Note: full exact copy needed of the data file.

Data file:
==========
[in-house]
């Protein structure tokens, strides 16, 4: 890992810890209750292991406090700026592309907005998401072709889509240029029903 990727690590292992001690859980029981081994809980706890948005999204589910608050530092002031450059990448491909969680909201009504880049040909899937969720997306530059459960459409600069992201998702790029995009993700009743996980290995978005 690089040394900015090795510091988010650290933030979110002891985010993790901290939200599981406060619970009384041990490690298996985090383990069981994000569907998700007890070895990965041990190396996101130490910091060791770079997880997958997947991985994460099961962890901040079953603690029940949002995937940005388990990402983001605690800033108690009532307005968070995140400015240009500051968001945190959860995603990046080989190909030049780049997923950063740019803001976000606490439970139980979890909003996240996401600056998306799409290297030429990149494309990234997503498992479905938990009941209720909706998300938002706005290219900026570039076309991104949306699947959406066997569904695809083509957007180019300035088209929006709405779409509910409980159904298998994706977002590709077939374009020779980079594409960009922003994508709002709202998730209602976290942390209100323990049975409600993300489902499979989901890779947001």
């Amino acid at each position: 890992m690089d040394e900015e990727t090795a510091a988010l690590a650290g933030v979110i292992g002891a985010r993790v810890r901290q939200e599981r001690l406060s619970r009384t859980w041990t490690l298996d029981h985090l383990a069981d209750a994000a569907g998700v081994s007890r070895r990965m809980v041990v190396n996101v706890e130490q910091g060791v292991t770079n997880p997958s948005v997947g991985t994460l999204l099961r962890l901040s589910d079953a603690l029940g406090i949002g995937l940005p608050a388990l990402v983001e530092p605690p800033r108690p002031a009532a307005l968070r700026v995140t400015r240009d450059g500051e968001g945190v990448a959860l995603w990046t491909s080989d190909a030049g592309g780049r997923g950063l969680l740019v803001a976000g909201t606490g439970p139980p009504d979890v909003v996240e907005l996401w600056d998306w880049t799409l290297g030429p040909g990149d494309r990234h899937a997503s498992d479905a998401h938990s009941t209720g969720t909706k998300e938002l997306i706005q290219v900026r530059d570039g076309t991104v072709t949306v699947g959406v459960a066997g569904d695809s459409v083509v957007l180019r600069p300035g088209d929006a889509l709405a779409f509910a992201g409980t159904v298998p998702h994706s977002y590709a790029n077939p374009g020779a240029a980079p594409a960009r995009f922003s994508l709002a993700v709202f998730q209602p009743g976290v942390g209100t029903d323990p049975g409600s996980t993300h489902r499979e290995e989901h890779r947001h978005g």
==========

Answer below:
[in-house]
């Protein structure tokens, strides 16, 4: 890992810890209750292991406090700026592309907005998401072709889509240029029903 990727690590292992001690859980029981081994809980706890948005999204589910608050530092002031450059990448491909969680909201009504880049040909899937969720997306530059459960459409600069992201998702790029995009993700009743996980290995978005 690089040394900015090795510091988010650290933030979110002891985010993790901290939200599981406060619970009384041990490690298996985090383990069981994000569907998700007890070895990965041990190396996101130490910091060791770079997880997958997947991985994460099961962890901040079953603690029940949002995937940005388990990402983001605690800033108690009532307005968070995140400015240009500051968001945190959860995603990046080989190909030049780049997923950063740019803001976000606490439970139980979890909003996240996401600056998306799409290297030429990149494309990234997503498992479905938990009941209720909706998300938002706005290219900026570039076309991104949306699947959406066997569904695809083509957007180019300035088209929006709405779409509910409980159904298998994706977002590709077939374009020779980079594409960009922003994508709002709202998730209602976290942390209100323990049975409600993300489902499979989901890779947001």
């Amino acid at each position: 890992m690089d040394e900015e990727t090795a510091a988010l690590a650290g933030v979110i292992g002891a985010r993790v810890r901290q939200e599981r001690l406060s619970r009384t859980w041990t490690l298996d029981h985090l383990a069981d209750a994000a569907g998700v081994s007890r070895r990965m809980v041990v190396n996101v706890e130490q910091g060791v292991t770079n997880p997958s948005v997947g991985t994460l999204l099961r962890l901040s589910d079953a603690l029940g406090i949002g995937l940005p608050a388990l990402v983001e530092p605690p800033r108690p002031a009532a307005l968070r700026v995140t400015r240009d450059g500051e968001g945190v990448a959860l995603w990046t491909s080989d190909a030049g592309g780049r997923g950063l969680l740019v803001a976000g909201t606490g439970p139980p009504d979890v909003v996240e907005l996401w600056d998306w880049t799409l290297g030429p040909g990149d494309r990234h899937a997503s498992d479905a998401h938990s009941t209720g969720t909706k998300e938002l997306i706005q290219v900026r530059d570039g076309t991104v072709t949306v699947g959406v459960a066997g569904d695809s459409v083509v957007l180019r600069p300035g088209d929006a889509l709405a779409f509910a992201g409980t159904v298998p998702h994706s977002y590709a790029n077939p374009g020779a240029a980079p594409a960009r995009f922003s994508l709002a993700v709202f998730q209602p009743g976290v942390g209100t029903d323990p049975g409600s996980t993300h489902r499979e290995e989901h890779r947001h978005g």